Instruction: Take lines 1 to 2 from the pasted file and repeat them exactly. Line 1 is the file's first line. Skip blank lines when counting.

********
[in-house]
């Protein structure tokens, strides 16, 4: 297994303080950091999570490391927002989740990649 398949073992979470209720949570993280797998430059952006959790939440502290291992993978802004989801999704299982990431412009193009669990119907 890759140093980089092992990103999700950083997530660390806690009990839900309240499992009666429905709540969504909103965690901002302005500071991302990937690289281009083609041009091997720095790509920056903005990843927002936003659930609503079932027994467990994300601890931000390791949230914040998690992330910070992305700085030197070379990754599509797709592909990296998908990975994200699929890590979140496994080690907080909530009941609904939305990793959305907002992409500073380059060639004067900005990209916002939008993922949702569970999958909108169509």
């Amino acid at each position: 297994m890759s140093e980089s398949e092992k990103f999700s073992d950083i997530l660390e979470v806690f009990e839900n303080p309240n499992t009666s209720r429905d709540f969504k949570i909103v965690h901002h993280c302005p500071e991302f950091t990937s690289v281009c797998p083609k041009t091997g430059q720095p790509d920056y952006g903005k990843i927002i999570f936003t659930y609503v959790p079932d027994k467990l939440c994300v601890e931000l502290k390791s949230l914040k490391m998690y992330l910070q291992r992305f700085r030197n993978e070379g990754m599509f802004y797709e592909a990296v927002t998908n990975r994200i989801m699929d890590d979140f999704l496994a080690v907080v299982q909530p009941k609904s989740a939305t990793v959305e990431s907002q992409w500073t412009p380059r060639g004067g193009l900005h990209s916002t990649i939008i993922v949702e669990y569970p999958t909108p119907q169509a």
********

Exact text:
[in-house]
């Protein structure tokens, strides 16, 4: 297994303080950091999570490391927002989740990649 398949073992979470209720949570993280797998430059952006959790939440502290291992993978802004989801999704299982990431412009193009669990119907 890759140093980089092992990103999700950083997530660390806690009990839900309240499992009666429905709540969504909103965690901002302005500071991302990937690289281009083609041009091997720095790509920056903005990843927002936003659930609503079932027994467990994300601890931000390791949230914040998690992330910070992305700085030197070379990754599509797709592909990296998908990975994200699929890590979140496994080690907080909530009941609904939305990793959305907002992409500073380059060639004067900005990209916002939008993922949702569970999958909108169509």